CIL or MSIL | Microsoft Intermediate Language or Common Intermediate Language

The Microsoft Intermediate Language (MSIL), also known as the Common Intermediate Language (CIL) is a set of instructions that are platform independent and are generated by the language-specific compiler from the source code. The MSIL is platform independent and consequently, it can be executed on any of the Common Language Infrastructure supported environments such as the Windows .NET runtime.
The MSIL is converted into a particular computer environment specific machine code by the JIT compiler. This is done before the MSIL can be executed. Also, the MSIL is converted into the machine code on a requirement basis i.e. the JIT compiler compiles the MSIL as required rather than the whole of it.

Execution process in Common Language Runtime (CLR): The execution process that includes the creation of the MSIL and the conversion of the MSIL into machine code by the JIT compiler is given as follows:

MSIL or CIL

  • The source code is converted into the MSIL by a language-specific compiler in the compile time of the CLR. Also, along with the MSIL, metadata is also produced in the compilation. The metadata contains information such as the definition and signature of the types in the code, runtime information, etc.
  • A Common Language Infrastructure (CLI) assembly is created by assembling the MSIL. This assembly is basically a compiled code library that is used for security, deployment, versioning, etc. and it is of two types i.e. process assembly (EXE) and library assembly (DLL).
  • The JIT compiler then converts the Microsoft Intermediate Language(MSIL) into the machine code that is specific to the computer environment that the JIT compiler runs on. The MSIL is converted into the machine code on a requirement basis i.e. the JIT compiler compiles the MSIL as required rather than the whole of it.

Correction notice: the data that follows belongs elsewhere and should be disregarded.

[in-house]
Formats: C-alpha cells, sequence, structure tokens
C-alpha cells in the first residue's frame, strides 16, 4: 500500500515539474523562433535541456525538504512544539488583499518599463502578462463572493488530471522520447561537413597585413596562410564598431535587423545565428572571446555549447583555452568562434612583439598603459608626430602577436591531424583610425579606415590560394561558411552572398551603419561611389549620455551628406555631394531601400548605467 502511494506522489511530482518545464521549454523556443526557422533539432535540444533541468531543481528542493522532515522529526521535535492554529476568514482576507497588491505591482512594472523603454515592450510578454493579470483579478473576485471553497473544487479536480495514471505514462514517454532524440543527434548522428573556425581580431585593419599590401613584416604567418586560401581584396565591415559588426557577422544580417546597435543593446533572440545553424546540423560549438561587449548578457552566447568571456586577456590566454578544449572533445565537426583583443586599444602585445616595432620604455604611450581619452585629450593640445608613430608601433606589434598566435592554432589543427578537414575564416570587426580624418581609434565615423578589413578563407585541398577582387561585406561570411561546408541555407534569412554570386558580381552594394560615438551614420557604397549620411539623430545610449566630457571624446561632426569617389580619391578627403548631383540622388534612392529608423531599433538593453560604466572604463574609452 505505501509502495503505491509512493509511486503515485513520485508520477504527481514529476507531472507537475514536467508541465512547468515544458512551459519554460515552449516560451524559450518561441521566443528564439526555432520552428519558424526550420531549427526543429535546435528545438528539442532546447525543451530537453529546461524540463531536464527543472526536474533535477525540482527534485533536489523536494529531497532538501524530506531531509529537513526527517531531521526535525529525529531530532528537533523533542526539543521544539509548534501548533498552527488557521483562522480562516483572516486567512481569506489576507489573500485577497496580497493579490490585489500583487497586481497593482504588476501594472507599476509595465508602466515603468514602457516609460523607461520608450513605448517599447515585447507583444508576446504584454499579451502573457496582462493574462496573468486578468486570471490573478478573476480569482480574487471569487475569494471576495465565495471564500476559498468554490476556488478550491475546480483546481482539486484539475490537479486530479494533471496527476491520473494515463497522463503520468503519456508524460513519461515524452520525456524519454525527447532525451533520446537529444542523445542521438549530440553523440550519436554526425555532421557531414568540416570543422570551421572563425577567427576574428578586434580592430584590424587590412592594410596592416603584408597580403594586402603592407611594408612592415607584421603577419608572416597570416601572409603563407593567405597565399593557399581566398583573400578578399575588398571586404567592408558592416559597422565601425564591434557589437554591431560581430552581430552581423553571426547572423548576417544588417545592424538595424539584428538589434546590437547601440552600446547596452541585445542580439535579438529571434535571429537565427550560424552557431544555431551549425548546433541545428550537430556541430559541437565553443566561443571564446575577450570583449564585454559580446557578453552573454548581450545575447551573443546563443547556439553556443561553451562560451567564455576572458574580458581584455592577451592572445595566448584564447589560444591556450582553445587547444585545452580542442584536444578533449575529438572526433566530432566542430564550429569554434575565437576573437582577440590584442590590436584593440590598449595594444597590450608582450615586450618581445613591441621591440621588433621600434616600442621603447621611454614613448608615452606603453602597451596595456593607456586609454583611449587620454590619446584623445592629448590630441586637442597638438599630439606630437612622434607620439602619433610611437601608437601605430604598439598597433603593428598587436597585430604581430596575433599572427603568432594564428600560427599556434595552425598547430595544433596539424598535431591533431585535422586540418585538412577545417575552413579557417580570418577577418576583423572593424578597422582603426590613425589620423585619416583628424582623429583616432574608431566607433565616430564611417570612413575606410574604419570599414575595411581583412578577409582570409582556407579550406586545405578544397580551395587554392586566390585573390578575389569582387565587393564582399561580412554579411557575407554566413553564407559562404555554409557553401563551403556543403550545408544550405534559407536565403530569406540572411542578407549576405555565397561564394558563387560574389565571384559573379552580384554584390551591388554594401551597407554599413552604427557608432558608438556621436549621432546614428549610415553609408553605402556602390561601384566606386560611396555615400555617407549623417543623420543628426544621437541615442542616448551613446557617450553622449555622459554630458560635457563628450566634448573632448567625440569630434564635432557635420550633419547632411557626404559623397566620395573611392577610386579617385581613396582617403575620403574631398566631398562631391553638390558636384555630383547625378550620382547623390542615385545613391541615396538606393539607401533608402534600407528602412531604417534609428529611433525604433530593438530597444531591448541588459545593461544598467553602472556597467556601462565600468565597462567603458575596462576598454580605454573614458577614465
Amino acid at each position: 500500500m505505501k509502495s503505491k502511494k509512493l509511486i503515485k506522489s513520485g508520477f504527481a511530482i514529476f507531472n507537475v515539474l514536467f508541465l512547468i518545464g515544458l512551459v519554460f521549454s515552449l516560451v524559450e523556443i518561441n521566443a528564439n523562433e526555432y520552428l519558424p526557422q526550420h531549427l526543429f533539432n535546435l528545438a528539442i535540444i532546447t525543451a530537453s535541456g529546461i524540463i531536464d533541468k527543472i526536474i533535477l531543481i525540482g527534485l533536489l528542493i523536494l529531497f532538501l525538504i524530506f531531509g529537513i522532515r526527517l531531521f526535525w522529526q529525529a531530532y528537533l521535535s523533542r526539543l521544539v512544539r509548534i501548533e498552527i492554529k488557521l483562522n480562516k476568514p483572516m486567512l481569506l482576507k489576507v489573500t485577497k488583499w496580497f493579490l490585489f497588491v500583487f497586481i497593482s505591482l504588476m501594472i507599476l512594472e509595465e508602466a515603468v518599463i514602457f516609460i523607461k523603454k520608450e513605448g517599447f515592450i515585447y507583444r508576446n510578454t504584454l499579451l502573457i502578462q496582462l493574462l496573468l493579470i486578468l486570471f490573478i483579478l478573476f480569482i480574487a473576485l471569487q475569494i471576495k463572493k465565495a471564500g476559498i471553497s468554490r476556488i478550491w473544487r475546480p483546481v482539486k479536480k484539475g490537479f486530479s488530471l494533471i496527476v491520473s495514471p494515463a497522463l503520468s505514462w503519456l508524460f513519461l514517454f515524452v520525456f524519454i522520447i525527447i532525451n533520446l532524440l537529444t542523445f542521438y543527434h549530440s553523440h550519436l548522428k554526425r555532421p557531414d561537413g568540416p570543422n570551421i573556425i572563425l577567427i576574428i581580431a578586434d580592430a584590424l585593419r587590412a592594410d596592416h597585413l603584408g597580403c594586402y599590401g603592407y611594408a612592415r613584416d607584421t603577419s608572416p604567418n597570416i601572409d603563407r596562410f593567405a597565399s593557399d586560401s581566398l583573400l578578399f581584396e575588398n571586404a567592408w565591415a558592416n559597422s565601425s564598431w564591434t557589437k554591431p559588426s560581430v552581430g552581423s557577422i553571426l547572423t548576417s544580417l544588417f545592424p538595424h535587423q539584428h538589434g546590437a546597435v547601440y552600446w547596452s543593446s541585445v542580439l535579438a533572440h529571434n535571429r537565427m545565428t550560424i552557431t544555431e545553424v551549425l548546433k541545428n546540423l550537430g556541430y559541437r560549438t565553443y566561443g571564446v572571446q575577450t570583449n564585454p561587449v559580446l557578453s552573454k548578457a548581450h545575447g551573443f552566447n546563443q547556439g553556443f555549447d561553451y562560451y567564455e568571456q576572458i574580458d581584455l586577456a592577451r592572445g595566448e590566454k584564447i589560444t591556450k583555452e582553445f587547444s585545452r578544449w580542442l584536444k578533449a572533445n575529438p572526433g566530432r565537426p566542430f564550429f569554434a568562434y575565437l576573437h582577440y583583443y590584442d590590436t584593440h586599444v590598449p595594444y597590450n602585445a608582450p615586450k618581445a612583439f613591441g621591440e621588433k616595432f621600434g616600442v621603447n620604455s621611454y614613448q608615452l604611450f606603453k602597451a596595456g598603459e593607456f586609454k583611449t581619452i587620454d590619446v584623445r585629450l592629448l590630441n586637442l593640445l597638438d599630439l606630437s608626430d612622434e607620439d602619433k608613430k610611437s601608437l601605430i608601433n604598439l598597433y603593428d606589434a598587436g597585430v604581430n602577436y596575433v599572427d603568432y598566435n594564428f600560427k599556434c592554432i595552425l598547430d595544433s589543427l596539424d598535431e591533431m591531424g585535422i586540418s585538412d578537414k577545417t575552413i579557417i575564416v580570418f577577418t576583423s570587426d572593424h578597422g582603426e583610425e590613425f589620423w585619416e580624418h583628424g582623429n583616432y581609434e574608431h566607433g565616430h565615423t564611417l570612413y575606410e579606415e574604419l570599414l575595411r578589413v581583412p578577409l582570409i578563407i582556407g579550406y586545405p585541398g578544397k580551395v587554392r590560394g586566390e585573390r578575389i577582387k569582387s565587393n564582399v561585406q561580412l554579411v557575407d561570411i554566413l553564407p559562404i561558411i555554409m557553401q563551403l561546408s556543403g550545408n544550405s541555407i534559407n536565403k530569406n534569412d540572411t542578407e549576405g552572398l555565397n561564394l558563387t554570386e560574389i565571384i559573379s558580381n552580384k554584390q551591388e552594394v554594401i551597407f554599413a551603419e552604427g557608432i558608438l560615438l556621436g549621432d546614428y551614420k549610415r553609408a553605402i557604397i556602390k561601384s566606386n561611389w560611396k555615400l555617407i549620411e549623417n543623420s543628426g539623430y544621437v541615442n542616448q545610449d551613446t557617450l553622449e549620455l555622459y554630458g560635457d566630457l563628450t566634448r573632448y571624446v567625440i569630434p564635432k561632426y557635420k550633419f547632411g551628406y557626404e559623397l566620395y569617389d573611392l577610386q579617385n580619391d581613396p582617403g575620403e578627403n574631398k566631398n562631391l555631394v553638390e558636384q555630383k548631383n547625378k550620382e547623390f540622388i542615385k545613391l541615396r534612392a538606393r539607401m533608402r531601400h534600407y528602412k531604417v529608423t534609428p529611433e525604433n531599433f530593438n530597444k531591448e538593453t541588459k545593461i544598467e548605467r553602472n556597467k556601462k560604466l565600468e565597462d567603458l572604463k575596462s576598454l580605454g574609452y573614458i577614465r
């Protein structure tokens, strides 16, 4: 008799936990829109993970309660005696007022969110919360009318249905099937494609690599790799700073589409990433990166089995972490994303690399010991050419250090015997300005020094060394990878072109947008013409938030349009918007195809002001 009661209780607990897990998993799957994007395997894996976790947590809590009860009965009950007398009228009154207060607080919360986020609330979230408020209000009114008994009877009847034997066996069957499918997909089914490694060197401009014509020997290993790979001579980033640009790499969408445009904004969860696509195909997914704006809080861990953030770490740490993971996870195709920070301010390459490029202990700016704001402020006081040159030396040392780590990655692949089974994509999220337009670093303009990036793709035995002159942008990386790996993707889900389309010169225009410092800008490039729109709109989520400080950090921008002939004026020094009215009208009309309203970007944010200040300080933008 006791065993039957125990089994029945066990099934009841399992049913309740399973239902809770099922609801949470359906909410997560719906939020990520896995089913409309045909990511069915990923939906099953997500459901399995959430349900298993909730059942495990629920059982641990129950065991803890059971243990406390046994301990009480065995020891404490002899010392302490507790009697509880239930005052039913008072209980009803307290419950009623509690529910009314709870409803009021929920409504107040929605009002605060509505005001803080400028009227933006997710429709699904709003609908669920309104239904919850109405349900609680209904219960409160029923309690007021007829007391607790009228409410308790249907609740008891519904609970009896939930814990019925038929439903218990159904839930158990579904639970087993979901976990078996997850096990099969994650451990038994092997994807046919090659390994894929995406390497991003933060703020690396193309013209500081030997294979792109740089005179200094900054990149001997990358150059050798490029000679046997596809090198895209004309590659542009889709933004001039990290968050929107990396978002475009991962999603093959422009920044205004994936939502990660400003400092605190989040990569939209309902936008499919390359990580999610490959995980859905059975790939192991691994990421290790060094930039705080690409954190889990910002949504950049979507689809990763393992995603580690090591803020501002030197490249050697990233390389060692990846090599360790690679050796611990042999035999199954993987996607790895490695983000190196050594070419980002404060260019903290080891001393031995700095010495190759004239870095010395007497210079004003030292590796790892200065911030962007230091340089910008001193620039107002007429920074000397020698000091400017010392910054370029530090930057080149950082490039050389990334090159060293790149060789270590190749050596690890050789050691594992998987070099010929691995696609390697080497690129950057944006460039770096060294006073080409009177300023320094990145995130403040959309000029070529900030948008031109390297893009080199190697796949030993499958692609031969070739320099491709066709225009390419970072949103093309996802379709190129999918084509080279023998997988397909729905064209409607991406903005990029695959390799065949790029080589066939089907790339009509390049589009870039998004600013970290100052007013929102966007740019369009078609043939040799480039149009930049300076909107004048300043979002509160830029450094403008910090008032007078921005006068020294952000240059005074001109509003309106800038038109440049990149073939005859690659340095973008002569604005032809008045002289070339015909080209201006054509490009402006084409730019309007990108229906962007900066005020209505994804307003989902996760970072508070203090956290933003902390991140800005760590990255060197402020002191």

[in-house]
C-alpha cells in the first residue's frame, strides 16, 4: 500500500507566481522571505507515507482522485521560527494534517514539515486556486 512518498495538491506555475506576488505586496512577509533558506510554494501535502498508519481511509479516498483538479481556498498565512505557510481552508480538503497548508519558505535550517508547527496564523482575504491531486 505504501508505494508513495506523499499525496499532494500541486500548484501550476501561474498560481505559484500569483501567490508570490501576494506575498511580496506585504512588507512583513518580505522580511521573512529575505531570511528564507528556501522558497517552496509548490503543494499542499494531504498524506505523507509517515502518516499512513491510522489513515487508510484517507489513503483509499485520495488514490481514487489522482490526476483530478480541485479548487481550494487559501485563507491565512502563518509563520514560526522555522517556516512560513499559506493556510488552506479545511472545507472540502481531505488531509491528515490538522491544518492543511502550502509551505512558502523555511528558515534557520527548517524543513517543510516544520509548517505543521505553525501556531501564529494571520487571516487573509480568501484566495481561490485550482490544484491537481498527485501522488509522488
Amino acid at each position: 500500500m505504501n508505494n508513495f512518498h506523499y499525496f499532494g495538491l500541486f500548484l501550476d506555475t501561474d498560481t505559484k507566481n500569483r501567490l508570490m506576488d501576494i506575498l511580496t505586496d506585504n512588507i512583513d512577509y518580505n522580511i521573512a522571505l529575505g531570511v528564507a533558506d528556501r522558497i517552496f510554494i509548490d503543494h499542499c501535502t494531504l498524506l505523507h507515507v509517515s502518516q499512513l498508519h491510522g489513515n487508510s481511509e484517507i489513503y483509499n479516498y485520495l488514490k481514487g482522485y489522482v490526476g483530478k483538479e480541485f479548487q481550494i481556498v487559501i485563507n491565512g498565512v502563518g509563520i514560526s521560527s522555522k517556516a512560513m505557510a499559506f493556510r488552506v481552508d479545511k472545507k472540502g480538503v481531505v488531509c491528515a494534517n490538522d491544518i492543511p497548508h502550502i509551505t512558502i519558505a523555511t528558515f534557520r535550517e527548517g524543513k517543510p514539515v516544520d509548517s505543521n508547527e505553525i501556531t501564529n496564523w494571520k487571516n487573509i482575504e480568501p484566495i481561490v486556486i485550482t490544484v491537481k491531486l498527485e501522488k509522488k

• The machine code obtained using the JIT compiler is then executed by the processor of the computer.

Example: The MSIL is generated by the language specific compiler from the source code given below. To understand the MSIL in detail, simple C# source code with the class Demo that prints “GeeksforGeeks is given as follows:

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using System;
  
public class Demo {
    public static void Main()
    {
        Console.WriteLine("GeeksforGeeks");
    }
}

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The MSIL that is created by the C# compiler for the code provided above is given as follows:

// =============== CLASS MEMBERS DECLARATION ===================

.class public auto ansi beforefieldinit Demo
       extends [mscorlib]System.Object
{
  .method public hidebysig static void  Main() cil managed
  {
    // 
    .maxstack  8
    IL_0000:  nop
    IL_0001:  ldstr      "GeeksforGeeks"
    IL_0006:  call       void [mscorlib]System.Console::WriteLine(string)
    IL_000b:  nop
    IL_000c:  ret
  } // end of method Demo::Main

  .method public hidebysig specialname rtspecialname 
          instance void  .ctor() cil managed
  {
    // 
    .maxstack  8
    IL_0000:  ldarg.0
    IL_0001:  call       instance void [mscorlib]System.Object::.ctor()
    IL_0006:  ret
  } // end of method Demo::.ctor

} // end of class Demo


// =============================================================

In the above MSIL, there are opcodes that are one or two bytes long. The base class declarations from which all other classes are inherited are contained in the mscorlib.dll. In the method Main(), the instruction ldstr loads the string “GeeksforGeeks” on the stack. Then the static System.Console.Writeline function is called and the string is popped from the stack. Finally, the ret instruction signals the end of the function call.
Then the .ctor() statement implies a default constructor without parameters for the class Demo. This constructor is automatically created by the compiler for the non-static class Demo. The call instruction passes the base object constructor and the ret instruction signals the end of the function call.



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